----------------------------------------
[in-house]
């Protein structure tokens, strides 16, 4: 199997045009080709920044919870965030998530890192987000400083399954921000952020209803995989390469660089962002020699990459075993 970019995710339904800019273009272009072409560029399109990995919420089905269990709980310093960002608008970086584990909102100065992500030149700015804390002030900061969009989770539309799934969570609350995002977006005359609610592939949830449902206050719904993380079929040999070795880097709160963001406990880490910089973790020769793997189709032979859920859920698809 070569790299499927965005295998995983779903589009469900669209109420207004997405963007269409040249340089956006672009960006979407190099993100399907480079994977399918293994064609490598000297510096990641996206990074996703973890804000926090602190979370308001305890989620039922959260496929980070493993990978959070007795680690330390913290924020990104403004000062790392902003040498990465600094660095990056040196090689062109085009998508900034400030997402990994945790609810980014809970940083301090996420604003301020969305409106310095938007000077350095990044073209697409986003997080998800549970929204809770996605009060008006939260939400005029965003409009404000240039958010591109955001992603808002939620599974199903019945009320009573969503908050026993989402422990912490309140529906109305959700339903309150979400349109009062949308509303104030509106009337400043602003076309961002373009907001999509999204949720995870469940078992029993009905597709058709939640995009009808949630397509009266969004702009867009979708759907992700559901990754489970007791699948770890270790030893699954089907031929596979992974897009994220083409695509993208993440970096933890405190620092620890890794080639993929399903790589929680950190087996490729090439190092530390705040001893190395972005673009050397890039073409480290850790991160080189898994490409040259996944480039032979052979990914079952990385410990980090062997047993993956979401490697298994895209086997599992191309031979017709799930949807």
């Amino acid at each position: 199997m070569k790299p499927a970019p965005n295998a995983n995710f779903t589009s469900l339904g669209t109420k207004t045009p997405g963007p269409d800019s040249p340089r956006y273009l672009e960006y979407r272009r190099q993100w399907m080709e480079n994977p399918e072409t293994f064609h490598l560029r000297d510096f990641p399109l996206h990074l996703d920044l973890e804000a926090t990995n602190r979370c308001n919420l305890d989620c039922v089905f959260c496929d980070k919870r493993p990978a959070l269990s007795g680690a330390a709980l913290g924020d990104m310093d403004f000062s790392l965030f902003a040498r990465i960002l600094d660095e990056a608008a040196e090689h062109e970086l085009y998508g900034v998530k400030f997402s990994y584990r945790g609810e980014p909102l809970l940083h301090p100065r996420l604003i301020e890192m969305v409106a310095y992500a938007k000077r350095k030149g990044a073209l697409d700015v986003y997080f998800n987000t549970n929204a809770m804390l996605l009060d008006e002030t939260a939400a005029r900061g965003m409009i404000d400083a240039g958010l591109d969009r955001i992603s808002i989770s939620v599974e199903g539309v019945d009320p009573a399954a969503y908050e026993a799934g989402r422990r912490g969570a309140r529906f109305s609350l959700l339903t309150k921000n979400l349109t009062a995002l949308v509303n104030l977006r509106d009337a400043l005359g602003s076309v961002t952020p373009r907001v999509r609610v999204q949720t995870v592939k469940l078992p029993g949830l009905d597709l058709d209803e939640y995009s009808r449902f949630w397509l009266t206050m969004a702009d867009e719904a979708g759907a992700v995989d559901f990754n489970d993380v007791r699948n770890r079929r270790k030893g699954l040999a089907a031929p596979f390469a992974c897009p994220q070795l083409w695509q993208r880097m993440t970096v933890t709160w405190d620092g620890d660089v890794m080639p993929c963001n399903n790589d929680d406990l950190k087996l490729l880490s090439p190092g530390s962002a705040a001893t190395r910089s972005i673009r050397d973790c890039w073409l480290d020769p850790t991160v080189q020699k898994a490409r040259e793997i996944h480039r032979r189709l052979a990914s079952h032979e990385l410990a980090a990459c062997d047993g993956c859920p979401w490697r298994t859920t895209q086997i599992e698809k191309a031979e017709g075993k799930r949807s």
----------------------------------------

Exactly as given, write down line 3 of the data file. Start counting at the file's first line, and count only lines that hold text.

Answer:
């Amino acid at each position: 199997m070569k790299p499927a970019p965005n295998a995983n995710f779903t589009s469900l339904g669209t109420k207004t045009p997405g963007p269409d800019s040249p340089r956006y273009l672009e960006y979407r272009r190099q993100w399907m080709e480079n994977p399918e072409t293994f064609h490598l560029r000297d510096f990641p399109l996206h990074l996703d920044l973890e804000a926090t990995n602190r979370c308001n919420l305890d989620c039922v089905f959260c496929d980070k919870r493993p990978a959070l269990s007795g680690a330390a709980l913290g924020d990104m310093d403004f000062s790392l965030f902003a040498r990465i960002l600094d660095e990056a608008a040196e090689h062109e970086l085009y998508g900034v998530k400030f997402s990994y584990r945790g609810e980014p909102l809970l940083h301090p100065r996420l604003i301020e890192m969305v409106a310095y992500a938007k000077r350095k030149g990044a073209l697409d700015v986003y997080f998800n987000t549970n929204a809770m804390l996605l009060d008006e002030t939260a939400a005029r900061g965003m409009i404000d400083a240039g958010l591109d969009r955001i992603s808002i989770s939620v599974e199903g539309v019945d009320p009573a399954a969503y908050e026993a799934g989402r422990r912490g969570a309140r529906f109305s609350l959700l339903t309150k921000n979400l349109t009062a995002l949308v509303n104030l977006r509106d009337a400043l005359g602003s076309v961002t952020p373009r907001v999509r609610v999204q949720t995870v592939k469940l078992p029993g949830l009905d597709l058709d209803e939640y995009s009808r449902f949630w397509l009266t206050m969004a702009d867009e719904a979708g759907a992700v995989d559901f990754n489970d993380v007791r699948n770890r079929r270790k030893g699954l040999a089907a031929p596979f390469a992974c897009p994220q070795l083409w695509q993208r880097m993440t970096v933890t709160w405190d620092g620890d660089v890794m080639p993929c963001n399903n790589d929680d406990l950190k087996l490729l880490s090439p190092g530390s962002a705040a001893t190395r910089s972005i673009r050397d973790c890039w073409l480290d020769p850790t991160v080189q020699k898994a490409r040259e793997i996944h480039r032979r189709l052979a990914s079952h032979e990385l410990a980090a990459c062997d047993g993956c859920p979401w490697r298994t859920t895209q086997i599992e698809k191309a031979e017709g075993k799930r949807s």